Cattle grazing saves bird gazing


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When it comes to halting the decline of Manitoba’s grassland bird populations, beef is the word that must be heard.

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Hey there, time traveller!
This article was published 18/04/2018 (1691 days ago), so information in it may no longer be current.

When it comes to halting the decline of Manitoba’s grassland bird populations, beef is the word that must be heard.

In fact, the words “keep grazing” should be music to the ears of any friend of the Sprague’s pipit, ferruginous hawk, chestnut-collared longspur, loggerhead shrike, burrowing owl and Baird’s sparrow. All are bird species native to Manitoba; all these birds are facing declining populations attributed to the loss of grassland habitat and all are listed as species at risk by Environment and Climate Change Canada (ECCC).

A World Wildlife Fund report last fall stated that 55 per cent of all grasslands bird populations have declined since 1970s, and grassland birds such as burrowing owls are struggling more than any other group on the Prairies.

WAYNE GLOWACKI / WINNIPEG FREE PRESS Preserving grasslands for grazing cattle also helps to protect the habitats of Manitoba's bird population.

According to Christian Artuso of Bird Studies Canada, one of Manitoba’s most highly respected bird experts, “Some of our grassland birds now teeter on the brink of extirpation in Manitoba and are considered vulnerable to global extinction due to habitat loss.”

Prairie native grassland in Manitoba is typically used to pasture cattle. Other livestock are also raised on these habitats and wildlife such as deer, ducks and pollinators utilize healthy grasslands for their life cycle. However, native prairie grasslands continue to be among the most threatened ecosystems in the world. And once these grasslands are lost, it is nearly impossible to replicate them.

As such, there is an increasing focus by conservation interests and governments to work with beef and grass producers to keep cattle grazing, thereby keeping these lands available as critical habitats as well as the providers of multitudes of ecological societal services. A recent report commissioned by the Association of Manitoba Community Pastures pegged the annual value of their pastures to society at $13 million per year, through forage production and carbon sequestration, soil biodiversity, recreation and hunting, community development and timber.

While the continued loss of grasslands and decline of the species that rely upon them is a conundrum needing attention in many circles, perhaps the most optimistic story here is the opening of the individual producer’s farm gate to become part of the solution. Specifically, that the urgency of the current scenario has inspired a fundamental shift from the rationale of past efforts, where the goal was to adjust agriculture practices to achieve conservation outcomes, to a much more embracing approach of agriculture — in this case, beef production and grass retention are necessary and invaluable tools for agriculture producers and conservation interests simultaneously.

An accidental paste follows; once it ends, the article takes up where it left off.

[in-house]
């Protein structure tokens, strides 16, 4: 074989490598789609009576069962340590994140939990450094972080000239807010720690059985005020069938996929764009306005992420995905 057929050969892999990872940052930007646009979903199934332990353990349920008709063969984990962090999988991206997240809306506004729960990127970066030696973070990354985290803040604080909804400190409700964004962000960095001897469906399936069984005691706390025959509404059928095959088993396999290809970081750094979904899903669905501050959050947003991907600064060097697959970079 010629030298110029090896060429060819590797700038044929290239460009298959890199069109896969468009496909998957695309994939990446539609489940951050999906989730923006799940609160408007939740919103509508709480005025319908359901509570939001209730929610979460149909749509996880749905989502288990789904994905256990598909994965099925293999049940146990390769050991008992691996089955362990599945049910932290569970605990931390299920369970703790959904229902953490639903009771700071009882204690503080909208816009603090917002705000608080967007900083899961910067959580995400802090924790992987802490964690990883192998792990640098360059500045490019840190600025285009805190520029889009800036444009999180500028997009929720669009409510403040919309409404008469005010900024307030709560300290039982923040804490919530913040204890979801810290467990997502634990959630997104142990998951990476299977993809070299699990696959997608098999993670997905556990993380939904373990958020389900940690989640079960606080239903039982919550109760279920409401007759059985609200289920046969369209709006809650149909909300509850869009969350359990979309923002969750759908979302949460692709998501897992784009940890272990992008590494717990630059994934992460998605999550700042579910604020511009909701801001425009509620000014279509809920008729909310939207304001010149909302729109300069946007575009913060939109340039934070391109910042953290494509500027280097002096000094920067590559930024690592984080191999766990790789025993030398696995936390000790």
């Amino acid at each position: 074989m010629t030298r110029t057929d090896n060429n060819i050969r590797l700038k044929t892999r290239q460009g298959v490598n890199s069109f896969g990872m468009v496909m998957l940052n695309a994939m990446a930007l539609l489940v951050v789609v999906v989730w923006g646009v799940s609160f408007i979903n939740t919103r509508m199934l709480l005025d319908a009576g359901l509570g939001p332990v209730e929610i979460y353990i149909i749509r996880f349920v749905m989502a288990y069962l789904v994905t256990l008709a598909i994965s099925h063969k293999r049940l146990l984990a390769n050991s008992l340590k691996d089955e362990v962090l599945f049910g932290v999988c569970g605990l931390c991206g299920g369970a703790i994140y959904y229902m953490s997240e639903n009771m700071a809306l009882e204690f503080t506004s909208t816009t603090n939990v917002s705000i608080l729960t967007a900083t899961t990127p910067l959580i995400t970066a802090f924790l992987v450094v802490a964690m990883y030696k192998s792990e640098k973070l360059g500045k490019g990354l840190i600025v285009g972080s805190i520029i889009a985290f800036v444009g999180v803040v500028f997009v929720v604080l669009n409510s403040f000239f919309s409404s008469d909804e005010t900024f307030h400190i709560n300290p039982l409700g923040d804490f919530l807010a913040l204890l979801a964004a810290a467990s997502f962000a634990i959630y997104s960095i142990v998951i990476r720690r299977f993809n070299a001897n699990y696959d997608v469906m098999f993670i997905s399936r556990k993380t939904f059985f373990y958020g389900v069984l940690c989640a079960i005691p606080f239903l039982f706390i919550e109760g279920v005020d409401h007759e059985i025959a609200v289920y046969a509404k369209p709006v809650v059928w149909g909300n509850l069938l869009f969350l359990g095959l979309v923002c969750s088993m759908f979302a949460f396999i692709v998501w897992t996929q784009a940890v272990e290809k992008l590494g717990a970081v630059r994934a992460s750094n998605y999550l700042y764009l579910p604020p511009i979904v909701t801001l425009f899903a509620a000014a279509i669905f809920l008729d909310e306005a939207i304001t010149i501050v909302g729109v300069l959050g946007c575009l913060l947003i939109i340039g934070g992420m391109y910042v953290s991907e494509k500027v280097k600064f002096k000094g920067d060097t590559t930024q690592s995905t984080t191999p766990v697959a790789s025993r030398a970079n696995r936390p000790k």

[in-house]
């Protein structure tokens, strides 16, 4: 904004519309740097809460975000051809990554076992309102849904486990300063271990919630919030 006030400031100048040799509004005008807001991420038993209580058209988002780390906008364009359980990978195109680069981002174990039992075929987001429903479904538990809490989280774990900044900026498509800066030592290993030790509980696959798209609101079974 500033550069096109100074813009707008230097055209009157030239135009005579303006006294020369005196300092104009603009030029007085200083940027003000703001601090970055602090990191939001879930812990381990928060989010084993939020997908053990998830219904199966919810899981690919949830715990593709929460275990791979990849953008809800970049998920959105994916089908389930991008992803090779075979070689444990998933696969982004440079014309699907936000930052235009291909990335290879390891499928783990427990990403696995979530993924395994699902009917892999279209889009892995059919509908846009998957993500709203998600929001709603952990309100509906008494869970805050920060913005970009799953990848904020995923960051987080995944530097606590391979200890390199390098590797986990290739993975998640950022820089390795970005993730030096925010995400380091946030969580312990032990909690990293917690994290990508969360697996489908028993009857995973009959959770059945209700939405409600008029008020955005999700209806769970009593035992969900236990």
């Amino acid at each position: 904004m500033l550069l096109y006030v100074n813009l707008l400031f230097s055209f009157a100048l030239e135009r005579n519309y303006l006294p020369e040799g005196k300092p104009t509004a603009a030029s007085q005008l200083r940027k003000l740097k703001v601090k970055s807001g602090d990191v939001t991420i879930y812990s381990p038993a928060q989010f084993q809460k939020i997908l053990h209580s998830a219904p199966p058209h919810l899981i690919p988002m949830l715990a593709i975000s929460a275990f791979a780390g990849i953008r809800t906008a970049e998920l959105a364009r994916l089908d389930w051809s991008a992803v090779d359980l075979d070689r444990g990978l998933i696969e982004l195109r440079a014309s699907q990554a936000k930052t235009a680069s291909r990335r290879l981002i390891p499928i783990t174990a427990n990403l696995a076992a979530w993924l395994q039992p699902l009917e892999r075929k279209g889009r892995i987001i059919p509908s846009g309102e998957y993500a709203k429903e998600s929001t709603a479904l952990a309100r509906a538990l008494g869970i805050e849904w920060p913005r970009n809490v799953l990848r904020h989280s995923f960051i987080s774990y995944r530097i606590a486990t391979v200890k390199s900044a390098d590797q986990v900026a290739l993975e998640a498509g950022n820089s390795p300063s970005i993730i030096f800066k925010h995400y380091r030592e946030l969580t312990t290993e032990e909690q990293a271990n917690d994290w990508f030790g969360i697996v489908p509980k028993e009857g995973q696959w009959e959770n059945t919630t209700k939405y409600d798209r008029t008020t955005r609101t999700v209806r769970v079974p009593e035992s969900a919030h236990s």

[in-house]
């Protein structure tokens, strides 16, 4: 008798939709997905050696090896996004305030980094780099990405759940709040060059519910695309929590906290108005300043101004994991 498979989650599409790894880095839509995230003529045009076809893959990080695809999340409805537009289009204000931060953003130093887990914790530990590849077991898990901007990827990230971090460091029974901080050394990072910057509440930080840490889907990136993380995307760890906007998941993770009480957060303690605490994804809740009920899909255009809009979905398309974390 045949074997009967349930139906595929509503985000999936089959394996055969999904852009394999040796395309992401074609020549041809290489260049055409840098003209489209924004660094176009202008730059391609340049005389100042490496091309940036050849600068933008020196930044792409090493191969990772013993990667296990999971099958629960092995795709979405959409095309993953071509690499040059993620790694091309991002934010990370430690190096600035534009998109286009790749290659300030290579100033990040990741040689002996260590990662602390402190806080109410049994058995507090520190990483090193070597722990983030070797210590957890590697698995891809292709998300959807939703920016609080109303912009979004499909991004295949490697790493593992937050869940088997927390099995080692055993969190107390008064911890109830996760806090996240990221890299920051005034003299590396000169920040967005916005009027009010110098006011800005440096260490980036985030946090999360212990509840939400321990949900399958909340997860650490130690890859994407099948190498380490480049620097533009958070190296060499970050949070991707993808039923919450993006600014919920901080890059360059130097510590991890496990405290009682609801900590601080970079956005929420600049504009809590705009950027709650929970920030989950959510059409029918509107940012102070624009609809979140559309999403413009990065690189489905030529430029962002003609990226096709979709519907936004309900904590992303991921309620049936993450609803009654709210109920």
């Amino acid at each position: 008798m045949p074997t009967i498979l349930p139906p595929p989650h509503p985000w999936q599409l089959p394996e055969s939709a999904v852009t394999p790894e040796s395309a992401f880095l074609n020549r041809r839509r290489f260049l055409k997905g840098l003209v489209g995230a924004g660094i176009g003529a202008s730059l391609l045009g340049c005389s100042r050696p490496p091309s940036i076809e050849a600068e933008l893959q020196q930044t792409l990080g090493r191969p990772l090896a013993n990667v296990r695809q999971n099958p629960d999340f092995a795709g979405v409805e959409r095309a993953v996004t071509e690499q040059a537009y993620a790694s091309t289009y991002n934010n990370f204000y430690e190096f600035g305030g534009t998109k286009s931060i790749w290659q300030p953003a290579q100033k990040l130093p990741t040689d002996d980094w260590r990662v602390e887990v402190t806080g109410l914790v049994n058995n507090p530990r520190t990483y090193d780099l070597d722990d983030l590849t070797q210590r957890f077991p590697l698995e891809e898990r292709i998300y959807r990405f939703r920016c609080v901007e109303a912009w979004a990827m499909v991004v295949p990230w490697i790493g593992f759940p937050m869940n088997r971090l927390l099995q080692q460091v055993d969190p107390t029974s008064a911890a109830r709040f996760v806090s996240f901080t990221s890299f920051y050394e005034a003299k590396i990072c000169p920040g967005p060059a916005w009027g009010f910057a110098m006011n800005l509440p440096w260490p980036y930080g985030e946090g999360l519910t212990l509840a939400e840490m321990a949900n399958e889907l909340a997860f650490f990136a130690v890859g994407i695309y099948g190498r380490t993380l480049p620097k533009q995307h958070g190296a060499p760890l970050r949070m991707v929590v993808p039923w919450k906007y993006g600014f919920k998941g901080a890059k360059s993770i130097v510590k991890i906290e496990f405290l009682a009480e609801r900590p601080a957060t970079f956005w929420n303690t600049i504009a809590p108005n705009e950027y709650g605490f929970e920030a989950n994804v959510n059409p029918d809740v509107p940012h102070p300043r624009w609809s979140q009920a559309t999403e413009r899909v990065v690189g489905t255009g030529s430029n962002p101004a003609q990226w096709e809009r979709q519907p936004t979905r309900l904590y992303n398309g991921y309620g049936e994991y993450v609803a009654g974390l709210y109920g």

One such project underway is in southwestern Manitoba, where the Manitoba Beef Producers and the West Souris River and Turtle Mountain Conservation Districts have received funding from ECCC through the Species at Risk Partnerships on Agricultural Lands (SARPAL) program. The three-year program runs until March 2019 and is designed to deliver improvements and incentives to cattle producers to enhance their pastures, improve grass quality and keep the habitat healthy in areas around Poverty Plains, Lyleton, Blind Souris River Valley, Belleview and the Maple Lake region of southwestern Manitoba.

Manitoba Beef Producers, working with Manitoba Habitat Heritage Corporation and the two conservation districts, is delivering the program, and the projects are also supported by grassland bird surveying and monitoring carried out by Bird Studies Canada and the Important Bird Areas (Manitoba) Program.

In the March 2017 to April 2018 program year, 11 landowner-SARPAL agreements were signed in targeted areas, impacting nearly8,280 acres of habitat. Artuso says the SARPAL shift is long overdue, and cattle and grass are the vehicles to drive it.

“In terms of Manitoba’s responsibility to conserve our natural heritage, our native prairie mixed grass and tall grass, and the Great Plains endemic species that depend on it, is in most urgent need of solutions that incorporate conservation and agricultural interests,” Artuso says. “The vast majority of native prairie left in Manitoba is on private land, and we urgently need to find socio-economic mechanisms to maintain the grassland and grazing.

“The birds need the grass, and grazing is the process that has been used for millennia to maintain the grasslands. We no longer have roaming herds of bison, so we need the beef cattle, or we will lose these birds forever.”

What makes the SARPAL project additionally unique is while the bird species it seeks to help are collectively impacted by the continued purge of grasslands, the birds don’t all land on the same grass or pasture conditions. The targeted SARPAL species tend to prefer different vegetation, nesting sites and conditions, and various grasses for their own cover, differing diets and abundance of food sources.

Basically, there’s not a one-stop grassland solution brush to paint this picture. Cattle producers are a key part of the solution equation, and that conservation conversation starts right at the farm gate.

Brian Lemon is general manager of Manitoba Beef Producers.


Updated on Wednesday, April 18, 2018 6:35 AM CDT: Fixes headline

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